Decided: November 10, 1950.
GERTRUDE S. LEIB, PLAINTIFF,
LEON AUERBACH, DEFENDANT
[10 NJSuper Page 391] This matter is before the court on motion of the defendant for summary judgment, on the ground that he has been discharged in bankruptcy, and said discharge results in the elimination of liability to the plaintiff.
[10 NJSuper Page 392]
Plaintiff is a sister-in-law of the defendant, and individually maintained defendant's daughter, Vivian, from June 26, 1938, before which time Vivian was cared for by her grandmother and plaintiff, after the death of defendant's wife. This suit is to recover the expenses and costs incurred by plaintiff in maintaining defendant's daughter, Vivian.
After this action was instituted, defendant filed a petition in bankruptcy, listing the claim sued upon, and on September 11, 1950, obtained a discharge.
The complaint contains two counts, one upon an express oral contract and the other upon a quantum meruit. Plaintiff contends that the debt is not dischargeable in bankruptcy because section 17(a)2 of the Bankruptcy Act (U.S. Code 11, § 35(a)2) states "that 'liabilities for maintenance or support of wife or child' are debts not affected by a discharge."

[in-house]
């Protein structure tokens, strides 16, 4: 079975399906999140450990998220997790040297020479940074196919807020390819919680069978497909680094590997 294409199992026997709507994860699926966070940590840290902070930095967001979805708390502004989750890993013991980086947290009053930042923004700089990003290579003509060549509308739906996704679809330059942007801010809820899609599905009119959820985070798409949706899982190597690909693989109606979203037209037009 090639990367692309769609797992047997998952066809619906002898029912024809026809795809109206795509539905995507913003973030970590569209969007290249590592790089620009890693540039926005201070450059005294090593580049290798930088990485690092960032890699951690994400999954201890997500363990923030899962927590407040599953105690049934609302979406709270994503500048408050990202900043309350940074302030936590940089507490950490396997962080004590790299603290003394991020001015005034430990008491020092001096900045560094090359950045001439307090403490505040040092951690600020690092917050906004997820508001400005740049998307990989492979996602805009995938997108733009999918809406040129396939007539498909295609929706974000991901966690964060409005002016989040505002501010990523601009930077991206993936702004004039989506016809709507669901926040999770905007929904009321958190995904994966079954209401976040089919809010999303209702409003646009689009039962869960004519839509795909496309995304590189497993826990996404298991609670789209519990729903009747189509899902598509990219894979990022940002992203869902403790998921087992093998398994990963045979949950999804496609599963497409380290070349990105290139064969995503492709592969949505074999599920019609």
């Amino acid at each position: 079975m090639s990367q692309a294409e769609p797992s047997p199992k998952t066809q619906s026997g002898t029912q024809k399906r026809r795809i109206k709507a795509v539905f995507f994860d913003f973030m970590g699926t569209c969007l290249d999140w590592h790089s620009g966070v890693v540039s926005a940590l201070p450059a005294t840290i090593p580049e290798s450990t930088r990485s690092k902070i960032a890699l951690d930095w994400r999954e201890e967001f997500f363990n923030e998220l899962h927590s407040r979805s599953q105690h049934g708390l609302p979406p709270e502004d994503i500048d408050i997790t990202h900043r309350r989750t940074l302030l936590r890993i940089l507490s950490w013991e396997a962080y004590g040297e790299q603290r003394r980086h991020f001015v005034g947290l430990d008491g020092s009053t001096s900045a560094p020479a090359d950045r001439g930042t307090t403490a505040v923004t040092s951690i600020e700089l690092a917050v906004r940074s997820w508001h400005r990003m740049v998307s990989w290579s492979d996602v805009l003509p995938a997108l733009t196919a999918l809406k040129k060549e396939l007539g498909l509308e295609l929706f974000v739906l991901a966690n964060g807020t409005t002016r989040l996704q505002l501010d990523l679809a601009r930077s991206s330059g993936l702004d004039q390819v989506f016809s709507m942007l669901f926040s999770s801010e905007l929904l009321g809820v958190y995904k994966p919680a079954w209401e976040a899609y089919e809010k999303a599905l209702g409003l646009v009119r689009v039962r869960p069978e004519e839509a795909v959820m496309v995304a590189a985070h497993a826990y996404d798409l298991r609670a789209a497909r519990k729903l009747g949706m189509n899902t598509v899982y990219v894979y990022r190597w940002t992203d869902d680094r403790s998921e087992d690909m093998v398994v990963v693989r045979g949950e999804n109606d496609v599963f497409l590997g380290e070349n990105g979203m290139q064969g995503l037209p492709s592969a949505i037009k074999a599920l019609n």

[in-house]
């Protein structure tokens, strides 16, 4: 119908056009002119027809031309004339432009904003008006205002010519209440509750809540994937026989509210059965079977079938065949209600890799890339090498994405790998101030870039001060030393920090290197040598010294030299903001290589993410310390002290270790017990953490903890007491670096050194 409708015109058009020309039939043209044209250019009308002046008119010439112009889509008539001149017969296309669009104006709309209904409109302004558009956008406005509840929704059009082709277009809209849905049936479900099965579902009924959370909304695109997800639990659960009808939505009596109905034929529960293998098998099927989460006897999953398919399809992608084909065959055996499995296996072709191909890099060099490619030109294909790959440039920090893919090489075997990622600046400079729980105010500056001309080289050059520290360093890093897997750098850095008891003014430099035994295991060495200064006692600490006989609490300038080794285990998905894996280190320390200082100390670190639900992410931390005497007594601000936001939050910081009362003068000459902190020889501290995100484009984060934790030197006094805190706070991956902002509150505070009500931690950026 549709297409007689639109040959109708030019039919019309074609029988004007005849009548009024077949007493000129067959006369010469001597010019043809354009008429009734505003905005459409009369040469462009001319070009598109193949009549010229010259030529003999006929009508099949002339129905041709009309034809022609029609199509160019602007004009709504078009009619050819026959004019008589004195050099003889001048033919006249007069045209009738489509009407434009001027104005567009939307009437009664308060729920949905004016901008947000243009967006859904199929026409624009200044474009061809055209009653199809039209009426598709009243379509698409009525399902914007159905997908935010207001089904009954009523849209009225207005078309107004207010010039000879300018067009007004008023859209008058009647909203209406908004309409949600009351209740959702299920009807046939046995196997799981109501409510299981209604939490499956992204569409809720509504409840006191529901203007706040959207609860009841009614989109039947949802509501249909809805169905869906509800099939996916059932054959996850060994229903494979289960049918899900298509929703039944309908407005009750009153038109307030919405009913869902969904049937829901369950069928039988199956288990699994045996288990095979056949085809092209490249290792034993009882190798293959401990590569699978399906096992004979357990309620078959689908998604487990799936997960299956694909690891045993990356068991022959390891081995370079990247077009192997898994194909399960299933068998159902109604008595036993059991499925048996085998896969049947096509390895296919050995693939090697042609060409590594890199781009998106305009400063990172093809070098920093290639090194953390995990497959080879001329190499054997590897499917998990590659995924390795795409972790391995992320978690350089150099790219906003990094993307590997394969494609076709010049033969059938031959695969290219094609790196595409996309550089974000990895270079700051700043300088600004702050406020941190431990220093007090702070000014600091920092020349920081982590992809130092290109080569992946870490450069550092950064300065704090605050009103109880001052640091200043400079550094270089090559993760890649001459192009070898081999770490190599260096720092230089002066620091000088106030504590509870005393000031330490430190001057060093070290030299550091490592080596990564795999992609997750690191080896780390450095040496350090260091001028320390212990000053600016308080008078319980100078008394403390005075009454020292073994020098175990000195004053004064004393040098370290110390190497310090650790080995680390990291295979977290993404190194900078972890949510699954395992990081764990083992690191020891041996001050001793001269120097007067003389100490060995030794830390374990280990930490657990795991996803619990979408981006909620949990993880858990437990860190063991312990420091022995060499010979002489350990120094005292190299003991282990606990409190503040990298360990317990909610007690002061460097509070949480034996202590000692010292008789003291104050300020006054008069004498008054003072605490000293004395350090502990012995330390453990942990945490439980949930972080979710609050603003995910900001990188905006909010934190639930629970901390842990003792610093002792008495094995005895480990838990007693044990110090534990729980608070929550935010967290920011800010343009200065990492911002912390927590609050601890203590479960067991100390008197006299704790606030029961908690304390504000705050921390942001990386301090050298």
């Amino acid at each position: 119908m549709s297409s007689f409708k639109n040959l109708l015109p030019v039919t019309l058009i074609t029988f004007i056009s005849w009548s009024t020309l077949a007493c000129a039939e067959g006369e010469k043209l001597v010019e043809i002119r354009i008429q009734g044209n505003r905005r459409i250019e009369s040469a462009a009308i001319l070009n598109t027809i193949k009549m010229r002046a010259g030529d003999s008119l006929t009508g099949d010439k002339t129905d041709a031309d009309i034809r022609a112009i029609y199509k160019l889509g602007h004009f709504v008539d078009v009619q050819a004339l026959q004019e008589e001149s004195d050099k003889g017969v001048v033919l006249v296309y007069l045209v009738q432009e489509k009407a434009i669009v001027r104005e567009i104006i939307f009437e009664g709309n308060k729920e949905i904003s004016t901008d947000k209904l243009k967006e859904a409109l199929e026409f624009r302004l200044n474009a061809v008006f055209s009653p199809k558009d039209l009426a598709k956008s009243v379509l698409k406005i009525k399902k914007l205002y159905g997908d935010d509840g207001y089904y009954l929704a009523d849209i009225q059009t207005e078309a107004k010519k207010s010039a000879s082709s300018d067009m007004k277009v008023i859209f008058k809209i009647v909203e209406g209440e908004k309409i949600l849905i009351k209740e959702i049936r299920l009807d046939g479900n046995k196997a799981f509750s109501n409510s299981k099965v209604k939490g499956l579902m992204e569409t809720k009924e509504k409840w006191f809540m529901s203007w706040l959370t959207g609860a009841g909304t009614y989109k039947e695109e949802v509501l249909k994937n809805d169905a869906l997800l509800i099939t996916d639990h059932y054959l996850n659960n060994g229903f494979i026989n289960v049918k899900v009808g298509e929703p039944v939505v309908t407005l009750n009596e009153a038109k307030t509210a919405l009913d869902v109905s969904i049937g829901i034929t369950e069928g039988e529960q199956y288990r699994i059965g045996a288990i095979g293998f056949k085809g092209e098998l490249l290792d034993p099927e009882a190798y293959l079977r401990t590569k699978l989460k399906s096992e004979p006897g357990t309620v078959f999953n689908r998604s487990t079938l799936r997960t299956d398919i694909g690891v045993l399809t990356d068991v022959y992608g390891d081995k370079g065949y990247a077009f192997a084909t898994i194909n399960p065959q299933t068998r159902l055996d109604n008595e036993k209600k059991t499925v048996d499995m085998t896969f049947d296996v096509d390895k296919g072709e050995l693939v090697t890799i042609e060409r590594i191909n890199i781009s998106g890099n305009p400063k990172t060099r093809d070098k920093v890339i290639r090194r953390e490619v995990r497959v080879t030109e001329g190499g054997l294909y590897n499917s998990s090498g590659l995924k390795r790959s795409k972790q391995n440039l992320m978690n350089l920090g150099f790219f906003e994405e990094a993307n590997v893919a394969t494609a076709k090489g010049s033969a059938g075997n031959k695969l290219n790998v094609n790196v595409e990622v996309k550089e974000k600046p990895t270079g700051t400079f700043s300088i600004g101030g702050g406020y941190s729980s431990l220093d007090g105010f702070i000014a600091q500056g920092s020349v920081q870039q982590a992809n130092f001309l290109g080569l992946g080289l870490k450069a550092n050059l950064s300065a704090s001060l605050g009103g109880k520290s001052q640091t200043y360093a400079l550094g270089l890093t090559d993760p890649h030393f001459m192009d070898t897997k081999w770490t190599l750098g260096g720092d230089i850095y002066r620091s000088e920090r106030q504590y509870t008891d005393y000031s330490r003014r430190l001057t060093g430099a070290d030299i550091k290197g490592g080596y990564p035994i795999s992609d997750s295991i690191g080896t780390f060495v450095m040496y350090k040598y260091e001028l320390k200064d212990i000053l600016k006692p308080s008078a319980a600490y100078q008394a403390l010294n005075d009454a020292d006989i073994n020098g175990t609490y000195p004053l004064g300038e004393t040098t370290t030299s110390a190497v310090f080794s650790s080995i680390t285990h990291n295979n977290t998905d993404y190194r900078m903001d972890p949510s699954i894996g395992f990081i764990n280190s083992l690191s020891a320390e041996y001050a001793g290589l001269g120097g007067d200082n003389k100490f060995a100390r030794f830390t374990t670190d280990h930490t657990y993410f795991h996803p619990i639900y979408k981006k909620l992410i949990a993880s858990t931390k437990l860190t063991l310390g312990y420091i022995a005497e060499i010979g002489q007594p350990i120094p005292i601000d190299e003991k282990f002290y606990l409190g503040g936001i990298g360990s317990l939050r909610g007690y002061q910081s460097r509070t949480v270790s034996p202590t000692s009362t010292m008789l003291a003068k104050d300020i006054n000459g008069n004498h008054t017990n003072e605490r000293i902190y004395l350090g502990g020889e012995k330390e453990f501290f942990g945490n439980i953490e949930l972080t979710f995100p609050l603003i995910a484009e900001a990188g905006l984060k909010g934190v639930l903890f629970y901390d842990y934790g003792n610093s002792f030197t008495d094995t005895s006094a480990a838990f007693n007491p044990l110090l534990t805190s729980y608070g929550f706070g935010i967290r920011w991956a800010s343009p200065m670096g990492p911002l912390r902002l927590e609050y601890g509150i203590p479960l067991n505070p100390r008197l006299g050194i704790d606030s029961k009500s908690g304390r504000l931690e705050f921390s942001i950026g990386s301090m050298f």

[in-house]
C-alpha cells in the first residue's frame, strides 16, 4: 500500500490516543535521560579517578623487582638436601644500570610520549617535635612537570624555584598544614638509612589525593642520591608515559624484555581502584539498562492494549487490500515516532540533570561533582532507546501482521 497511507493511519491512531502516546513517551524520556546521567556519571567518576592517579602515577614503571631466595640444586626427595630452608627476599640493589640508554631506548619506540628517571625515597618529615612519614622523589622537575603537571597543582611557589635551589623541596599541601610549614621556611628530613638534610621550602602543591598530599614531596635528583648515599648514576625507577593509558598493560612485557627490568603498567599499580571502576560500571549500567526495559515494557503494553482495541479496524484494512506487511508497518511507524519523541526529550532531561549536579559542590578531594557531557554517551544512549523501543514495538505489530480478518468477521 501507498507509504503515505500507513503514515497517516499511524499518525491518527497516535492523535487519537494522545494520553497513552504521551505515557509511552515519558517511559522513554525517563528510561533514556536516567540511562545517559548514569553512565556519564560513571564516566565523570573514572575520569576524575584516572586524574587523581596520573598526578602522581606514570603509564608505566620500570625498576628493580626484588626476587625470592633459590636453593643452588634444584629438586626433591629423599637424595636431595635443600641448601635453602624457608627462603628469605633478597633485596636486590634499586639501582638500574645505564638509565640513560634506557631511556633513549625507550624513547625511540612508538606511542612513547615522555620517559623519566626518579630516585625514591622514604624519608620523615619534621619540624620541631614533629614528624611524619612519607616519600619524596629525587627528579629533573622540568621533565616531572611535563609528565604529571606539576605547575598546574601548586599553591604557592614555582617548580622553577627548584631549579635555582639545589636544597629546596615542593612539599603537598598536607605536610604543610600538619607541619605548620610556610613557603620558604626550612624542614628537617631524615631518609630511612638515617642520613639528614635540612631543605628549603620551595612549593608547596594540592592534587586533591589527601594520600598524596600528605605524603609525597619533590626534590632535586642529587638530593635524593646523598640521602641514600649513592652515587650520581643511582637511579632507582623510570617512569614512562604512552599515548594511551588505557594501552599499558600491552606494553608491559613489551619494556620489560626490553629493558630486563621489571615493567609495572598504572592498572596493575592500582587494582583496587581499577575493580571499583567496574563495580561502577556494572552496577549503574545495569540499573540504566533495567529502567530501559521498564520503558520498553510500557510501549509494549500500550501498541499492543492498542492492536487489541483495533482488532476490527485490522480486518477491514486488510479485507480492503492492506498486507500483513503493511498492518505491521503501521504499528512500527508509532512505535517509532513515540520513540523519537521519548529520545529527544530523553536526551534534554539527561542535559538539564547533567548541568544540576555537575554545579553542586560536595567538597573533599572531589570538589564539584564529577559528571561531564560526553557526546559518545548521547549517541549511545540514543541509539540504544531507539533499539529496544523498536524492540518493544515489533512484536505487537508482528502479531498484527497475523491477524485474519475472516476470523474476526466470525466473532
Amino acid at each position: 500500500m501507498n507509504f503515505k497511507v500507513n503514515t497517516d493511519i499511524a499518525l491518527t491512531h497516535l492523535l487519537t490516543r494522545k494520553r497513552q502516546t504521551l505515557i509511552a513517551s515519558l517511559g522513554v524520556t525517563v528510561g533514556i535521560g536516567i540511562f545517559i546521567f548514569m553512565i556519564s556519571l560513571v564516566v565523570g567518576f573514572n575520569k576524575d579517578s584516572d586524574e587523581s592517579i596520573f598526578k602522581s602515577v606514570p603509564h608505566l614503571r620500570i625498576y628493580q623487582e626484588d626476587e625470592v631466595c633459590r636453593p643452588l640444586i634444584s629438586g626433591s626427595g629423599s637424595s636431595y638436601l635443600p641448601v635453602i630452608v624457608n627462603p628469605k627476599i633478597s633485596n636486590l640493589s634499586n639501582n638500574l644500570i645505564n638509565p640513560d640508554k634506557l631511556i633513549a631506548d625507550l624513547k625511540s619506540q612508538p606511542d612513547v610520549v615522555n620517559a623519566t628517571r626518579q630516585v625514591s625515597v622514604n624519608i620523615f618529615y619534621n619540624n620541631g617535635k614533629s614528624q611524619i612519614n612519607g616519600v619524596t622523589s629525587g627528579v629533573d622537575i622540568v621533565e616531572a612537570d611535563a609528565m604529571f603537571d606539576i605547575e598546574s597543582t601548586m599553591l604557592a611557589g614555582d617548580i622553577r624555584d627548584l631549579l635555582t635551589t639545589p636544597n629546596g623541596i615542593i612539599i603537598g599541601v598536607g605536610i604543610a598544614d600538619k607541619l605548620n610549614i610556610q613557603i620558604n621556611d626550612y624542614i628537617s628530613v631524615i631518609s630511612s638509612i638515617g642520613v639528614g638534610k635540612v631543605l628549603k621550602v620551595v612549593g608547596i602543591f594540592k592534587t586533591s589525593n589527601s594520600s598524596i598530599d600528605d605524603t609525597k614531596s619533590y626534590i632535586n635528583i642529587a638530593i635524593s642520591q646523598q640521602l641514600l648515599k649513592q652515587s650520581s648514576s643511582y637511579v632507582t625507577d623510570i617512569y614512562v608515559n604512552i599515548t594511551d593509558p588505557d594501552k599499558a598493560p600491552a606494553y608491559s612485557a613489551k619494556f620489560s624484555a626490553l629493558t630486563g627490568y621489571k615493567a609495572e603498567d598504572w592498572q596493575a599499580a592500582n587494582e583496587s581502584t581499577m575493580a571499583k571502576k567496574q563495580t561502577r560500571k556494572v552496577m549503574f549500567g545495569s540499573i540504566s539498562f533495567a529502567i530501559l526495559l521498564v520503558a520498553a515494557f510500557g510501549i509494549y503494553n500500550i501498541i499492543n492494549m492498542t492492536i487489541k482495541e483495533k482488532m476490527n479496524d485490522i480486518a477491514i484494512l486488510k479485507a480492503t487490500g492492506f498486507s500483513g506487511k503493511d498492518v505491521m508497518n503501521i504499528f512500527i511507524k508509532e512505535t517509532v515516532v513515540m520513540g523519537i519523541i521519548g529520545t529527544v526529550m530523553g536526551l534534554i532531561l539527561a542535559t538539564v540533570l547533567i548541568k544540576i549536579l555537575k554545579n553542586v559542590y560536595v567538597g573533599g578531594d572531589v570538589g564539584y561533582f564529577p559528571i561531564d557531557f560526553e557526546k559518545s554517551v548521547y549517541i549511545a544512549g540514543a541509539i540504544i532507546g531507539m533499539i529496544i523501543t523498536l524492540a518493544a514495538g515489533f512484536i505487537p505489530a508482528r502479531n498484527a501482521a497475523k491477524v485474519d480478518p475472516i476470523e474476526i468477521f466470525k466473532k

Dunbar v. Dunbar , 190 U.S. 340 (1903), is cited by both parties. This case holds that under said section of the Bankruptcy Act a debt under a written agreement between husband and wife, for the support of children is not dischargeable. Defendant argues that this rule applies only between husband and wife, and not to a third person, such as the child's aunt, in this case. The Dunbar case points out that although there was an agreement to support a child this obligation cannot be evaded because of the existence of the agreement, by a discharge in bankruptcy.
Defendant also relies upon the case of In re Lo Grasso , 23 F. Supp. 340 (D.C., N.Y.), in which a father had agreed to pay a religious home for the maintenance of his children, and the court held that the debt was dischargeable in bankruptcy. It appears that the said home did not stand in loco parentis , while in this case, the plaintiff contends that she was in that position both by agreement and acts. Being in loco parentis , she comes within the ruling in the Dunbar case , which holds that such a promise constitutes the parent as agent for the purpose of supporting minor children.
I find that the debt described in the complaint is not dischargeable in bankruptcy, and therefore the application for summary judgment is denied.